The inspiration of HRH Prince El-Hassan Bin Talal, the Academy will be located at the Hashemite University and will build upon the success of the ‘Badia Research Program,’ initiated in 1992, which has been working with communities in Jordan’s arid areas to pursue sustainable economic growth. It will also draw on the experience of ICARDA, which adopts an integrated approach to agricultural research for development, introducing a combination of technologies, practices, and enabling policies in the pursuit of sustainable development.


“This is an exciting initiative that promises to not only conserve vital natural resources but also enhance the livelihoods of communities living in dry, marginal lands –in both Jordan and throughout the region,” says Dr. Mahmoud Solh, ICARDA’s Director General. “We are committed to pursuing a more sustainable model of development that protects the important economic contributions of arid lands and preserves them for future generations. The Arid Lands Academy will become increasingly important during the years to come, developing the solutions that will help enhance community resilience against a backdrop of rising temperatures and increasing water scarcity.”


The Academy will be an independent institution with a national board of trustees, and students will be enrolled in one of four departments at the Hashemite University: The Department of Range-Livestock Science and Management; The Department of Natural Resources and the Environment; The Department of Economic Development and Policy Analysis; and the Department of Rural Sociology.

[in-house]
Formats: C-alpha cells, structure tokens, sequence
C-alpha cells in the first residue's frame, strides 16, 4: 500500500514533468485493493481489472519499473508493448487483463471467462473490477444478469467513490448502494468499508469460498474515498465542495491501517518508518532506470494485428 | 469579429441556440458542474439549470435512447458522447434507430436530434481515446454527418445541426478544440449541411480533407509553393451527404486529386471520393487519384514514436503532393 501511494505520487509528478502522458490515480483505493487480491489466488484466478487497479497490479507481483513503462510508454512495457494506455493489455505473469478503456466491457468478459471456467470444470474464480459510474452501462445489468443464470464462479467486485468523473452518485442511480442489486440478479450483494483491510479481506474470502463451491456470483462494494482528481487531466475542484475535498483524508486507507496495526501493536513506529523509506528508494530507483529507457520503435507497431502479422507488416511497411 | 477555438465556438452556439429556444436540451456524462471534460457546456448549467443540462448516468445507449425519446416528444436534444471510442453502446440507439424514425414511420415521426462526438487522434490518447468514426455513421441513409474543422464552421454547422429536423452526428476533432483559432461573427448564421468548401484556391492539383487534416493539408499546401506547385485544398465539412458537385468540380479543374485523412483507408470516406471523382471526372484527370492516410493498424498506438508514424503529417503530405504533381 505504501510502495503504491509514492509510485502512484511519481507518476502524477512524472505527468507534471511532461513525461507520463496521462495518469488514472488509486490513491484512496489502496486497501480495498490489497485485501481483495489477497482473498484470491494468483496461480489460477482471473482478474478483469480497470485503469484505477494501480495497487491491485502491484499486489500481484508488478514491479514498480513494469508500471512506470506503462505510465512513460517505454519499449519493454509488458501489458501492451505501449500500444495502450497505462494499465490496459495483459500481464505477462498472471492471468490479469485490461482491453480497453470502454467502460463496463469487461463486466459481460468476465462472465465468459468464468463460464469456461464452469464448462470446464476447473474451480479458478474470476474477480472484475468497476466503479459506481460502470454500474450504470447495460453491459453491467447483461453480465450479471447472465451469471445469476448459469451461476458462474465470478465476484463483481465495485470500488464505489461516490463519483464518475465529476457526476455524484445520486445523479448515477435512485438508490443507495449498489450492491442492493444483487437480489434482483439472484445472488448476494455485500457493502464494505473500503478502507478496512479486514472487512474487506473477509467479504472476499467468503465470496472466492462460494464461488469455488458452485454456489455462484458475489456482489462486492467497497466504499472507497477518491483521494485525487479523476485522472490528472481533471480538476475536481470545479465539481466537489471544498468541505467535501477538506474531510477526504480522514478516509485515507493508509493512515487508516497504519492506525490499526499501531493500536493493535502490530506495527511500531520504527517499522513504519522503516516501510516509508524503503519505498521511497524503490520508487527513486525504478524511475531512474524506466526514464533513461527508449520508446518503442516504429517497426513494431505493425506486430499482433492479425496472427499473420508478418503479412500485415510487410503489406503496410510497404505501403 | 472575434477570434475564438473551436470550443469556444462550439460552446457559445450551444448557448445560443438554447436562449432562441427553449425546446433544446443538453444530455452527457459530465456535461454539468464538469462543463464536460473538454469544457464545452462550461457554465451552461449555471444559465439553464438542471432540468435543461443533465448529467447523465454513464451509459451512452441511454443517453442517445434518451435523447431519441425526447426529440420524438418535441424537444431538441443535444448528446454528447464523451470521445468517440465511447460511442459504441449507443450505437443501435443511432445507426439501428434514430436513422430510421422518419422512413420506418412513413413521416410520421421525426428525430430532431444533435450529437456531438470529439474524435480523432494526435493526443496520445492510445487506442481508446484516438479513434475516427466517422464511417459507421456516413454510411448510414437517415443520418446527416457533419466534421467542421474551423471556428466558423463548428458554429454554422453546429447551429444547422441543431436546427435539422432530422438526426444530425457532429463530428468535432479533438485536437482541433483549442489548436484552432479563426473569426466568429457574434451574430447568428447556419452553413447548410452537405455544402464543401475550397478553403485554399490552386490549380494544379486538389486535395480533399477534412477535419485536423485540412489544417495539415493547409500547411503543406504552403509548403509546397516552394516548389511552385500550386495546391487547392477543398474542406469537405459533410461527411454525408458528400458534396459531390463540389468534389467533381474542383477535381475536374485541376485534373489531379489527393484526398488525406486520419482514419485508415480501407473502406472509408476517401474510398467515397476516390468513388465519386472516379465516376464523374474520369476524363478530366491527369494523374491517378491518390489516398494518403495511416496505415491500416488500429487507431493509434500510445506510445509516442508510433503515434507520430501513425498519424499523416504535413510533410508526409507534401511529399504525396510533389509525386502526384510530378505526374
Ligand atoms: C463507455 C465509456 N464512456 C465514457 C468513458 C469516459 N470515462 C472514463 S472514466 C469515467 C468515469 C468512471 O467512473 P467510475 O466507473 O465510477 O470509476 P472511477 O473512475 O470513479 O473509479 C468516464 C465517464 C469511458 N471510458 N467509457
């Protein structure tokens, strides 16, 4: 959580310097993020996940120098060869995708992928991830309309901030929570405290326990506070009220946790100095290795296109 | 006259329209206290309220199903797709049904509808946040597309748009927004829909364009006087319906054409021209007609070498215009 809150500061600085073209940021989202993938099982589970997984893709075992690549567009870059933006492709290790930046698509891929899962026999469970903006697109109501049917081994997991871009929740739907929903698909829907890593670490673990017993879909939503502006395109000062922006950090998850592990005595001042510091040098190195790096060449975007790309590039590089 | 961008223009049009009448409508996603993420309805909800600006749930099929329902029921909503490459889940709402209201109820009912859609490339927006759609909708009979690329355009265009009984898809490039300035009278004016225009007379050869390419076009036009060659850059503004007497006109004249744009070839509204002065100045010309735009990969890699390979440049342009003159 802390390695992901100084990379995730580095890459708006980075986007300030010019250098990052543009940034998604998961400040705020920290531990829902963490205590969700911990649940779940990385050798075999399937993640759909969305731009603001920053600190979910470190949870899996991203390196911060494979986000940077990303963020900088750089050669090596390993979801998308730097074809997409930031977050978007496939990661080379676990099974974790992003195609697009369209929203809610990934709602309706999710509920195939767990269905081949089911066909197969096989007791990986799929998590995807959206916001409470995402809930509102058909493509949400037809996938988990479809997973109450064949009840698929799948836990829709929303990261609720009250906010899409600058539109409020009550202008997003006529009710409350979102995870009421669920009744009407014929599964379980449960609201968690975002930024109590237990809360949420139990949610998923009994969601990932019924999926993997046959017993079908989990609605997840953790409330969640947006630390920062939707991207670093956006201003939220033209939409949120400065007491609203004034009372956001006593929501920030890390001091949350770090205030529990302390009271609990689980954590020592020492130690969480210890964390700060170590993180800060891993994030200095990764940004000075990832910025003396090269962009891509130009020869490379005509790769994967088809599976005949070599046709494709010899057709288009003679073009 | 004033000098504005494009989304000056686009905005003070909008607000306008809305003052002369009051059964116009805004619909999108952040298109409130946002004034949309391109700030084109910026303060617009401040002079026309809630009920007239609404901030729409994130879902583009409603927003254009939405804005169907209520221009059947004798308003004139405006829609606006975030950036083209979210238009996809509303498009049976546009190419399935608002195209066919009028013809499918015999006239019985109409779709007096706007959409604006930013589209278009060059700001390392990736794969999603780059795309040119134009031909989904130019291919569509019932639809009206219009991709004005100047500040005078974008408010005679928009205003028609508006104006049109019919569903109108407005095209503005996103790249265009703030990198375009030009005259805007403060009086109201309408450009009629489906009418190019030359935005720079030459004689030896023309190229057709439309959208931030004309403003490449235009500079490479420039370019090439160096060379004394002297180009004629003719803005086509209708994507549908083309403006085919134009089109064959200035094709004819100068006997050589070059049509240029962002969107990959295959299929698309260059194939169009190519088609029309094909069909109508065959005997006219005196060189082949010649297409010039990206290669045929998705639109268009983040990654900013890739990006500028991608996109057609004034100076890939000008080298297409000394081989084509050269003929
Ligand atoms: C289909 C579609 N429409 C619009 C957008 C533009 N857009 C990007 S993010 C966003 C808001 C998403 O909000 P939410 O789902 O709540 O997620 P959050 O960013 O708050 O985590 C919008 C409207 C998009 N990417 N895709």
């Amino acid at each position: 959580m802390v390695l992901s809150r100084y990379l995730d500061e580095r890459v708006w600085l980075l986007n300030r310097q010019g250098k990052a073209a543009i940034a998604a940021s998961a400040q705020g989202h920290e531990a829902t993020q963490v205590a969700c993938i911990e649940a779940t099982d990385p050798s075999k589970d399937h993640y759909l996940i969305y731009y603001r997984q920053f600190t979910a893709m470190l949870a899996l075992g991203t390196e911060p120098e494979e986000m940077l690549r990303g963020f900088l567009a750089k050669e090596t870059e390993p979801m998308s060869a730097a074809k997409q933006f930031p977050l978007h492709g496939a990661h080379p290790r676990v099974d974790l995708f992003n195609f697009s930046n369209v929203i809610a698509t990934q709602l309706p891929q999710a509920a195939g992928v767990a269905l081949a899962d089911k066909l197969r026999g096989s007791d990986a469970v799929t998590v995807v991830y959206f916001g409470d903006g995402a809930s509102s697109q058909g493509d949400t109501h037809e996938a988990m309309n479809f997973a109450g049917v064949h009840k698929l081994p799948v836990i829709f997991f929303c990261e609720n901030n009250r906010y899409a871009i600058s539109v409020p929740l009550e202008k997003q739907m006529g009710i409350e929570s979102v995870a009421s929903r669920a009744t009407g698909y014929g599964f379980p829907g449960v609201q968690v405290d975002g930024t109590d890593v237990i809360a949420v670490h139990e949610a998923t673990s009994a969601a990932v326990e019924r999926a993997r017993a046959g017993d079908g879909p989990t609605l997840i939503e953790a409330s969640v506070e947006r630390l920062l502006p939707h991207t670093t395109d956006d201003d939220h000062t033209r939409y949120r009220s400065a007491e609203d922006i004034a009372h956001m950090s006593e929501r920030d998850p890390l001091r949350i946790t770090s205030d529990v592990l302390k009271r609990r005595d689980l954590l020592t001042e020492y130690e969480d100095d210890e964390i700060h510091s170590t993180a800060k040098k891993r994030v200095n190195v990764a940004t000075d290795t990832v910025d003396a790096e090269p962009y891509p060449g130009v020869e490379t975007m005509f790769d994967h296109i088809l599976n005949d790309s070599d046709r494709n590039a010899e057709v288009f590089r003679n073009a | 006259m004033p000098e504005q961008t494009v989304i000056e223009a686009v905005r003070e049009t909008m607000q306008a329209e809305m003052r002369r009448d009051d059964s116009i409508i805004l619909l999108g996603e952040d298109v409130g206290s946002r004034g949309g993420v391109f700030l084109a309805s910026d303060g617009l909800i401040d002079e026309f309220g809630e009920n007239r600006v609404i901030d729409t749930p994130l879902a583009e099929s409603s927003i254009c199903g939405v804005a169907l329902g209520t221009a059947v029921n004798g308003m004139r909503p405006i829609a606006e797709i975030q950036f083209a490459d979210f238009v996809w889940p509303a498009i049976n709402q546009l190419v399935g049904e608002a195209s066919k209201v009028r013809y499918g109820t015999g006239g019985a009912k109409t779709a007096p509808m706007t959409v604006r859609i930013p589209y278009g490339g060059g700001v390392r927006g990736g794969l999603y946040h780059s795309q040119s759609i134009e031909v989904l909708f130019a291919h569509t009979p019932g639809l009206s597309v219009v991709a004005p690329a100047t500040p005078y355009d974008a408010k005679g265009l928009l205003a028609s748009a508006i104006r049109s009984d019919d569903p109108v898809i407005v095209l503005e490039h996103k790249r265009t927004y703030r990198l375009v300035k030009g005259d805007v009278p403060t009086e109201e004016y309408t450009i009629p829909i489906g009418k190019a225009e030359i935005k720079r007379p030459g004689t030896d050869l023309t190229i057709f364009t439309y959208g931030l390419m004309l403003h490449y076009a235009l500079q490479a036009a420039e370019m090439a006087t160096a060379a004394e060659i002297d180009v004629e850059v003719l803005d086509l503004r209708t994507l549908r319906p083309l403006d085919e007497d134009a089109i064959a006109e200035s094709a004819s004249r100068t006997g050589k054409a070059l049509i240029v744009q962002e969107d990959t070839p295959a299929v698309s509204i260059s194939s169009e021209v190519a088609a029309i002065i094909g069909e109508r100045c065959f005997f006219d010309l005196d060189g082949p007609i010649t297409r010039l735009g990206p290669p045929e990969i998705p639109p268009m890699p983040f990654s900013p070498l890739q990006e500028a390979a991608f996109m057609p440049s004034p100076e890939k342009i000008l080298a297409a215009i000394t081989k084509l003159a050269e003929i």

ICARDA Director General, Dr. Mahmoud Solh (far-right), signs an agreement to initiate ALA with the Hashemite University and the Higher Council of Science and Technology. HRH Prince El-Hassan Bin Talal is pictured in the back row (Center).




Expanding ICARDA’s strategic partnership with Iran


A recent delegation to Iran, led by ICARDA’s Director General, Dr. Mahmoud Solh, and Assistant Director General for International Cooperation, Dr. Kamel Shideed, provided an opportunity to strengthen the Center’s on-going partnership with Iran, consolidate past successes, and plan future collaborative activities. The visit, following an official invitation from H. E. Mr. Hojatti, the Minister of Jihad Agriculture, involved high-level meetings with Iranian officials and a field visit to the Dryland Agricultural Research Institute (DARI), located to the north-west of Tehran.


The meetings offered the chance for Dr. Solh, to update officials on the Center’s decentralization strategy and its recent efforts to boost dryland agricultural productivity and food security – particular emphasis was placed on ICARDA’s large-scale achievements in different countries across the world’s dry areas. These included efforts to enhance food security and wheat production across several Arab countries (funded by AFESD, KFAED, IDB, and OFID) and the wheat component of a wider program funded by the African Development Bank, SARD-SC (Support to Agricultural Research for Development of Strategic Crops in Africa).